The Ravalli County Museum is opening their newest exhibit “Montana Café” on Saturday, July 20.
The community is invited to share remembrances of the Chinese-American restaurant that was at 134 W. Main Street in Hamilton. Currently, the women’s department of Ford’s now operates there.
The Ravalli County Museum has been working on the history and sweet family story with Lee family members for years.
Tamar Stanley, museum director, said the event on Saturday will highlight a community icon and valley-wide tradition.
“Everyone who lived here during the era of the Montana Café has nothing but the most charming and engaging stories about the center of the social world and one of the few places to dine out at the time,” Stanley said. “The local eatery may be gone, but the stories still exist in the minds and hearts of all those who remember the iconic restaurant, its big neon sign, and the family who owned it.”
The café was a gathering point for many families who ate there weekly, if not more often.
“The most endearing tales have to do with May and Harry Hom and the joy of visiting with the children who were coming in with their folks, their love of life in general, and the value of hard work,” Stanley said. “And perhaps most notably, their constancy and devotion to their customers who soon belonged there, like they were family.”
On Saturday, the event begins around 1:30 p.m. under the bell tower, weather permitting. After a brief introduction the Hom family will be introduced. Community members and Hom family members will share an experience or memory they had at the Montana Café.
Inside the museum the Montana Café neon sign will shine and the exhibit will be open to tell the story of lives, connections and history of a family embraced by the community.
The the long history of the café is full of stories about lives intertwined and encouraged.
Stanley said, “There will also be a loop of the oral history that May gave us several years ago, when she was 95 I believe, where she talks about high points in her life, work and family.”
Known history of the restaurant begins in the early 1900 as patrons were served by Sherman Lee. In 1920, he sold the café to his relatives, Lee Suey and Lee Poy who sponsored Harry (Lee) Hom and Jimmy (Lee) Hom from China who became the owners.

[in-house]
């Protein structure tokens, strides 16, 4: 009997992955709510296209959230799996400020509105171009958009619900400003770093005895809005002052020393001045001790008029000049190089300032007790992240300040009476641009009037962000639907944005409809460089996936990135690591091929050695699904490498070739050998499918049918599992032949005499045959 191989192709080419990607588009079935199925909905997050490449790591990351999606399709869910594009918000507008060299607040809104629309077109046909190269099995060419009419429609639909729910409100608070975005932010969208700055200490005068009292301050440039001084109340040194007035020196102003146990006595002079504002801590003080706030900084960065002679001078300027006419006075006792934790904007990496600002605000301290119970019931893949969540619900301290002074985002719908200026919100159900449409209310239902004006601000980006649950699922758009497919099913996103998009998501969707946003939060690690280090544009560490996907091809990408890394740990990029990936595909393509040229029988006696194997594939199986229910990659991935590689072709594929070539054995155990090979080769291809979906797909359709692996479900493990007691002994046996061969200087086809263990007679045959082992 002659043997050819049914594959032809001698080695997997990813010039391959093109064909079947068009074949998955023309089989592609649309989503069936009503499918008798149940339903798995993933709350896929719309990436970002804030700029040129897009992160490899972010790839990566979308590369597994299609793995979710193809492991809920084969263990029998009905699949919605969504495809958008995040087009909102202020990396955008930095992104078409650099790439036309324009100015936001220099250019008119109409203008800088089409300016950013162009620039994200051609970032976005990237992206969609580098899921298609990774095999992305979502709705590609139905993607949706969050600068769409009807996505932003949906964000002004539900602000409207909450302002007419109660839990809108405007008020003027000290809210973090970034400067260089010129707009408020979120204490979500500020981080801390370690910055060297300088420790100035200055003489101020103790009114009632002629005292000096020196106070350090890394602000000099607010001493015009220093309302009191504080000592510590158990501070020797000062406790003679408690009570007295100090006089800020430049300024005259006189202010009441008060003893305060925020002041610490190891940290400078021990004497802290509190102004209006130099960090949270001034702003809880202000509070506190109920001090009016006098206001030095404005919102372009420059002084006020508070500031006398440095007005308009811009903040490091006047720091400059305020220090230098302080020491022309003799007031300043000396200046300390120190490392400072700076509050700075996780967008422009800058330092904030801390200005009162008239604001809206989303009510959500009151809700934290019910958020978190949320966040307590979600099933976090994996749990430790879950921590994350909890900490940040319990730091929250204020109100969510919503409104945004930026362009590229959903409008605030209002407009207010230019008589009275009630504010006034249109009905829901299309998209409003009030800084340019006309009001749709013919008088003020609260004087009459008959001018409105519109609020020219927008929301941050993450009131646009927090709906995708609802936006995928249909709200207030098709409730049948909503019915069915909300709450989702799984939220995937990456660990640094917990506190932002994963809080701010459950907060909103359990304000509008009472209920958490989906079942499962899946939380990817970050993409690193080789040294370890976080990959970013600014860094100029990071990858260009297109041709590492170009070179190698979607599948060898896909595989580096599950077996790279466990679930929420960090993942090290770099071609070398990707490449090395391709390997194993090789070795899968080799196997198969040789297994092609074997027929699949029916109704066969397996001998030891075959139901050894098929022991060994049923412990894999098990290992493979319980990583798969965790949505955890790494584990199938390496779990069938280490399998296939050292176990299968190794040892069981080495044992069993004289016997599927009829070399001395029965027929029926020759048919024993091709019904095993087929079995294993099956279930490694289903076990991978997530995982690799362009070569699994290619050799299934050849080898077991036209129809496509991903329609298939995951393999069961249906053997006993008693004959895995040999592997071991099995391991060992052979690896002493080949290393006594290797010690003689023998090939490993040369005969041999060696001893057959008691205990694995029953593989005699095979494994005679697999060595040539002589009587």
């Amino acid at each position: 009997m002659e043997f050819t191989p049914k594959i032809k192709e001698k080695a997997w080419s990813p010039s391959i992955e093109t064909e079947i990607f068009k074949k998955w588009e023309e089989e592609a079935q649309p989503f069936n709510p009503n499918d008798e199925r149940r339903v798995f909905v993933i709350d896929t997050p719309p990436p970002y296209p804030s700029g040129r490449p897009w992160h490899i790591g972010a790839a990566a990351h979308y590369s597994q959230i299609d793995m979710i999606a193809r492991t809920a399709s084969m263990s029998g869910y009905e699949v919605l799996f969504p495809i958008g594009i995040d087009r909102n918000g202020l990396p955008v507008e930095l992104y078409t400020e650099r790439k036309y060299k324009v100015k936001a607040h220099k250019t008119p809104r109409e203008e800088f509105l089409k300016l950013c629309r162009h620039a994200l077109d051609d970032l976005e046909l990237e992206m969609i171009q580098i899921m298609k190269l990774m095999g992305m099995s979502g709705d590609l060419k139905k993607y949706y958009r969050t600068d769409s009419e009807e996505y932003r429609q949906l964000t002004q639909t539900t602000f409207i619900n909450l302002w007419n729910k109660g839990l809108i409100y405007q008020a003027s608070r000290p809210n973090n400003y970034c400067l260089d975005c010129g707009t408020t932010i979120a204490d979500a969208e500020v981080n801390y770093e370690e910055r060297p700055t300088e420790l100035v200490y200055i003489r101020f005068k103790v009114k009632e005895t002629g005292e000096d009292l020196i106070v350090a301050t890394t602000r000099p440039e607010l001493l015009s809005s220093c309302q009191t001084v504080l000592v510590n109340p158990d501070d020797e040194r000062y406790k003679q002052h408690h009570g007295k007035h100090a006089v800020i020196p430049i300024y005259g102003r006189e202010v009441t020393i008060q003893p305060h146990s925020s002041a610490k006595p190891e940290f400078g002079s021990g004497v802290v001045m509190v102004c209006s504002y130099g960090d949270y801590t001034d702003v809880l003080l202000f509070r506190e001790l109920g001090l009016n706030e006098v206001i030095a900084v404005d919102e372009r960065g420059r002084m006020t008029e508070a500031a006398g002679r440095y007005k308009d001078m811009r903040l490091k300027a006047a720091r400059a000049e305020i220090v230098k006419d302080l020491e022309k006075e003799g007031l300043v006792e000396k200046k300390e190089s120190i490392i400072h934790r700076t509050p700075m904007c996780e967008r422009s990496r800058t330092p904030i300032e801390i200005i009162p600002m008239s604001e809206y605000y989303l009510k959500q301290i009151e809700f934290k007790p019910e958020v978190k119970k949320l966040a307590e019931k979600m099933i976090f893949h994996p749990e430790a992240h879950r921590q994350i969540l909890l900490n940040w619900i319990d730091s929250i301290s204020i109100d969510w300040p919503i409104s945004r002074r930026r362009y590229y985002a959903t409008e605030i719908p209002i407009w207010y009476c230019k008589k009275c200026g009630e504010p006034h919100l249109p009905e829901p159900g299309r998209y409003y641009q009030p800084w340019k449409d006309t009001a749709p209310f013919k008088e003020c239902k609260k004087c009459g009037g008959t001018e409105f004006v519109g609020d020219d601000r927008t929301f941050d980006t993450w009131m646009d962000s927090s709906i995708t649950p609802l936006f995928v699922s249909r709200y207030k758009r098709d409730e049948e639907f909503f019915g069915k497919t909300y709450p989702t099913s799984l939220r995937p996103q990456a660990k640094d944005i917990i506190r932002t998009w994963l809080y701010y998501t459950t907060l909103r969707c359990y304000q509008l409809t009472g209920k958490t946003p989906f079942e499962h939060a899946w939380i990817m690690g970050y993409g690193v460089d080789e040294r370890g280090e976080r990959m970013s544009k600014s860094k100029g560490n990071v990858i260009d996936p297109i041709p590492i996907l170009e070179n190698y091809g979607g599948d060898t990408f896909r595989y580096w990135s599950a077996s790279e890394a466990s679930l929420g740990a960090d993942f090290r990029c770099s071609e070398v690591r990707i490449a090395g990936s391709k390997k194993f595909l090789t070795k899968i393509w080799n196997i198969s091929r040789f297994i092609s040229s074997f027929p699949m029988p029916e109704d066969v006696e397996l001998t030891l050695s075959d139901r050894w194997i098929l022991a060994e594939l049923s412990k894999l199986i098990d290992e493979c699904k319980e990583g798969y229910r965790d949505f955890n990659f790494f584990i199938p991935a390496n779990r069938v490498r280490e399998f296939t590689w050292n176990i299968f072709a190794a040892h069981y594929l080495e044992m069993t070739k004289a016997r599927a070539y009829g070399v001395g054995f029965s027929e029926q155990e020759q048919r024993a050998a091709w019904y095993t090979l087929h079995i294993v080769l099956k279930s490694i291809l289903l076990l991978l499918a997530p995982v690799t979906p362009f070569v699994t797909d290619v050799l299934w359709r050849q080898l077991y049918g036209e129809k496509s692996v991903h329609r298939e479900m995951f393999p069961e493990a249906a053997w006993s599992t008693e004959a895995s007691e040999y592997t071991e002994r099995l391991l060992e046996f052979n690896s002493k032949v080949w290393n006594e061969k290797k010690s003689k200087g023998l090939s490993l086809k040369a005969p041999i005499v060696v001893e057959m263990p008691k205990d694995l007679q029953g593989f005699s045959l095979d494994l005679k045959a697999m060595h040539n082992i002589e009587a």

Harry and his wife May joined the Lee brothers as co-owners in 1943, the neon sign (possibly the only neon sign in Hamilton) was in place by 1943.
When Lee Suey and Lee Poy retired in 1952, Harry and May partnered with Jimmy (Lee) Hom and his wife Yu Kim as the café’s co-owners. The Lee and Hom families retired in 1983.
Stanley said the museum has compiled a history and interpretation. She said community members remember, “Jimmy and Yu Kim cooking and running the kitchen, May waiting tables in her white uniform and shoes, and Harry at the cash register, serving water and coffee, keeping the books, ordering supplies – meat from Tolman’s, vegetables at Safeway – everything Jimmy needed in the kitchen.”
Other remeberances include, “hearty breakfasts, urns of coffee, Harry’s homemade “25-cent bargain” cinnamon rolls, chinese chicken and rice, thick hamburgers, real mashed potatoes, chicken-fried steak, and what May called “the best custard pie in the West,” all served efficiently and, frequently, with a bite of humor.”
“The Museum is privileged to have been the recipient of the gift of the sign from the Hom family and we have been years in making this event come to fulfillment,” Stanley said. “The sign is lit, the stories are ready to be told, and the Montana Café lives on at the Ravalli County Museum.”
Come to the event, share your memories and relive a tasty part of Hamilton history at 1:30 p.m. on July 20 at the Ravalli County Museum, 205 Bedford St.